The family home is the single biggest assets owned by most people, whether it is owned solely or with another person. Often the asset is secured to a financier for money owed either for the purchase of the property, or to secure other borrowings, or both.
This also means that the family home becomes involved in a bankruptcy estate when the owner or one of the owners becomes bankrupt. How the property is handled will depend on the mortgagee and whether only one or all of the owners are bankrupt.
What can happen and the rights of each party are not generally well known by home owners. The important first point is that the bankrupt loses all rights to deal with the property, even if the property remains in their name (before transmission is entered). The bankrupt cannot sign contracts to sell of the property or other documents without the consent of the trustee.
But we are often asked three other questions by non-bankrupt co-owners.
How will the house be sold?
Where the trustee is the only owner and there is equity, he or she can put the property for sale. Where there is a non-bankrupt co-owner, the trustee will usually take the following steps:
(1) The trustee will give the co-owner the opportunity to buy the estate’s interest in the property. This can generally be done without having to pay out the mortgage or even transfer title.
(2) If the co-owner cannot or will not purchase the estate’s interest, the trustee will see whether the co-owner will join with him or her in marketing the property. The net proceeds will be divided in accordance with the ownership interests, and possibly taking into account the doctrine of exoneration.
(3) If an agreement on selling the property cannot be reached with the co-owner (that is, they prove to be entirely un-cooperative and refuse to deal with the sale of the property), the trustee can ask the appropriate court to appoint a ‘Statutory Trustee for Sale’ over the co-owner’s interest to force a sale of the property.
What if there is no equity or little equity in the property?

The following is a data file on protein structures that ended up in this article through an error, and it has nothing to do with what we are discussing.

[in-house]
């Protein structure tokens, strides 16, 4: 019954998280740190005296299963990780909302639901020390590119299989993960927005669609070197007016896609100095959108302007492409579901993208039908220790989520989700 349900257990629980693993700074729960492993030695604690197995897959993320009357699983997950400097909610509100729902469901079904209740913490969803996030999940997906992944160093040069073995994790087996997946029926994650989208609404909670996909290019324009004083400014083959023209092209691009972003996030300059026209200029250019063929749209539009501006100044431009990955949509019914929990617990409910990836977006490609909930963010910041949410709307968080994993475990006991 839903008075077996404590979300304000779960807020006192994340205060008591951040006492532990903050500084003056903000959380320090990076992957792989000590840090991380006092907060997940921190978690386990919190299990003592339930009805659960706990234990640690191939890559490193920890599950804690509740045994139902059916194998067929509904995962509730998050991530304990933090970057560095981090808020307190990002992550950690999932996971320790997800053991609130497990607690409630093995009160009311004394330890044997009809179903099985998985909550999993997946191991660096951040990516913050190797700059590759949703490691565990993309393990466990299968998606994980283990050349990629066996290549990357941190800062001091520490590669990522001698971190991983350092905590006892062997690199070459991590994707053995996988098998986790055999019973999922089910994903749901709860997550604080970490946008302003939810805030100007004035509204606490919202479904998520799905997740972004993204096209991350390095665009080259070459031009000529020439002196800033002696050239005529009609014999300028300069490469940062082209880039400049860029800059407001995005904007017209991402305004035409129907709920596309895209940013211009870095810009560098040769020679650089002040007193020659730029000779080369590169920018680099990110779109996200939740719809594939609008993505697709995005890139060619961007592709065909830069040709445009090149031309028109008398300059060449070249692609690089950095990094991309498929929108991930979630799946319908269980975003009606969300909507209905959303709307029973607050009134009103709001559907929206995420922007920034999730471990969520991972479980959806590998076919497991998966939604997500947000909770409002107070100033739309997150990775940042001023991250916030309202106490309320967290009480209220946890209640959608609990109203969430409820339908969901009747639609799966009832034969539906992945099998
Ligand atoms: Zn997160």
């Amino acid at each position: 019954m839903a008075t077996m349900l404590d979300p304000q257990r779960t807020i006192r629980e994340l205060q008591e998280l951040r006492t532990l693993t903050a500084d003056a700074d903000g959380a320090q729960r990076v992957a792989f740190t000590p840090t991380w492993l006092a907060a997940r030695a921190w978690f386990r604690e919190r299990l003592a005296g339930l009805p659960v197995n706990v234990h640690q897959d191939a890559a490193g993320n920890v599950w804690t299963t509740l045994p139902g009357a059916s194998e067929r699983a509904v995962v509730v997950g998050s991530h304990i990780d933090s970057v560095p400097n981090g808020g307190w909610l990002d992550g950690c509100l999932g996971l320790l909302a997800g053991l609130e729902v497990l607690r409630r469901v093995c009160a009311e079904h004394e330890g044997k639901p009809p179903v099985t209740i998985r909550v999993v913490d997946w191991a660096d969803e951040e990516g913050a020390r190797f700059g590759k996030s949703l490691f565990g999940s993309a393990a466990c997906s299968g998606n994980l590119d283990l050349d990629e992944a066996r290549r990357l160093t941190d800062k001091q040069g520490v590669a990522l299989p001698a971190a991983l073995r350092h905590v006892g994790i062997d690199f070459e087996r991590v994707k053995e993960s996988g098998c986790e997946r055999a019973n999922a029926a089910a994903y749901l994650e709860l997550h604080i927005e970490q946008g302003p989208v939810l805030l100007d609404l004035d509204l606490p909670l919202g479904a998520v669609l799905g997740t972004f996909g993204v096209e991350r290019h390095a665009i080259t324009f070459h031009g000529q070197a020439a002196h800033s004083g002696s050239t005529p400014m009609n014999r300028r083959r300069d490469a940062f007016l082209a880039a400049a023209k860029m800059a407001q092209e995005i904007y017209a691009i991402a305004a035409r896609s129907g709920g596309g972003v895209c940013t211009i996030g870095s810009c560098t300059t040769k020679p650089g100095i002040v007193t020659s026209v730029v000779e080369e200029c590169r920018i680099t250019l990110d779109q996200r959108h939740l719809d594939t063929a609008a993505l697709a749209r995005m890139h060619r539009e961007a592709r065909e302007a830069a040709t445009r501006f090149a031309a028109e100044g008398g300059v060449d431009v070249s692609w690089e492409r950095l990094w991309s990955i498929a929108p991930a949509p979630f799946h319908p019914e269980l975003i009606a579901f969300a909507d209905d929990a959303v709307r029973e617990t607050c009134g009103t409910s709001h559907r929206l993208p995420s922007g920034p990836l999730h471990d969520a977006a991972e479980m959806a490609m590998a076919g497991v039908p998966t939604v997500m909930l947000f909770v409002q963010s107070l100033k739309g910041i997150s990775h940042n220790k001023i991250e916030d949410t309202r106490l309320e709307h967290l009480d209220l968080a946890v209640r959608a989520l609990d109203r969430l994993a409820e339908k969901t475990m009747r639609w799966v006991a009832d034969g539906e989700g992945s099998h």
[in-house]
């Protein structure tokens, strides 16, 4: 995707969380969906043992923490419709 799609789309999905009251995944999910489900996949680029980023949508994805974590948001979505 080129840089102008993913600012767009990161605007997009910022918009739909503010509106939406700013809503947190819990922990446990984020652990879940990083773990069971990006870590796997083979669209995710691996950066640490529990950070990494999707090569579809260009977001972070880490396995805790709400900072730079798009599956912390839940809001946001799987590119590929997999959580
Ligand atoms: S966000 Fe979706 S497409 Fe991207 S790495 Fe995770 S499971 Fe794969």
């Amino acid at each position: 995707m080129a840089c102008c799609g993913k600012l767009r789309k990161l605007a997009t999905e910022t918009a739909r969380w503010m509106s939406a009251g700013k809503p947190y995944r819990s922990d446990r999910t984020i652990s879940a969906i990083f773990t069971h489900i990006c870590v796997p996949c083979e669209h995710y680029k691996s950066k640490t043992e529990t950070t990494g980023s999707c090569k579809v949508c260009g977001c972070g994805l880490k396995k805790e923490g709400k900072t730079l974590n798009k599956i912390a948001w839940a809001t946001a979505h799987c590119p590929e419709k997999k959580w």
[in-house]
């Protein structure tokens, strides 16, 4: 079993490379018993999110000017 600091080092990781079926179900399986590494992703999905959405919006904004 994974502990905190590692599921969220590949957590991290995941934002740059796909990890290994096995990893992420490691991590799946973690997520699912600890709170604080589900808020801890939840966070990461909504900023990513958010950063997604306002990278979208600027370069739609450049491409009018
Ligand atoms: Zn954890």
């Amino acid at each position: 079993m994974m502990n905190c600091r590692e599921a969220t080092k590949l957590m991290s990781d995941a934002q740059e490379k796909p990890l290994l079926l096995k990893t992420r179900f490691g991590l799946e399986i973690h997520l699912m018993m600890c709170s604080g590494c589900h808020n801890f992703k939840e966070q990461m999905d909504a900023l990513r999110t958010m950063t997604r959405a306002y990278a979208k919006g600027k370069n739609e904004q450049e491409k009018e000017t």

Sometimes there is no or little equity in the property. In some cases the mortgagees will exercise their rights and sell the property to recover whatever money they can.
But sometimes the mortgages will take no action and the bankrupt or other parties will continue to service that loan. Also over time the value of the property may increase. The bankrupt’s interest in the property automatically vests in the trustee at the time of bankruptcy, and remains vested even when there is no equity and even if the trustee takes no immediate action to sell the property. Further, the property remains vested after the bankrupt has been discharged from bankruptcy.
The trustee will review the equity position from time to time. He or she will be able to take possession of the property (the bankrupt’s interest) and sell that interest realising any equity generated after the date of bankruptcy or after the date of discharge.
This is the case even if that equity has been generated by the continued payment of the mortgage by the bankrupt or the other owner. Mortgage payments attributed to the bankrupt’s share are deemed to be rental payments for the use of the property during that time
How long has the trustee got to sell the property?
Trustees will generally sell property as soon as practical. They want to get the money into the estate.
Section 129AA of the Bankruptcy Act requires trustees to realise property within a period ending six years after the discharge of the bankrupt. This generally allows 9 years (the original 3 years of bankruptcy and the 6 years after discharge) to arrange sales. If the trustee does not do so or seek an extension of that period, the property could revest in the discharged bankrupt.
The six year rule only applies to property disclosed to the trustee. If the property is not disclosed in the bankrupt’s Statement of Affairs or as after-acquired property, the trustee will have 20 years to deal with the property.
The result of the bankruptcy of an owner of interest in real property will mean that the trustee obtains an asset that eventually will have to be realised. The co-owner will have a say in that process as long as they and the trustee act cooperatively. But eventually, and generally as soon as practical, the interest in the property will be sold.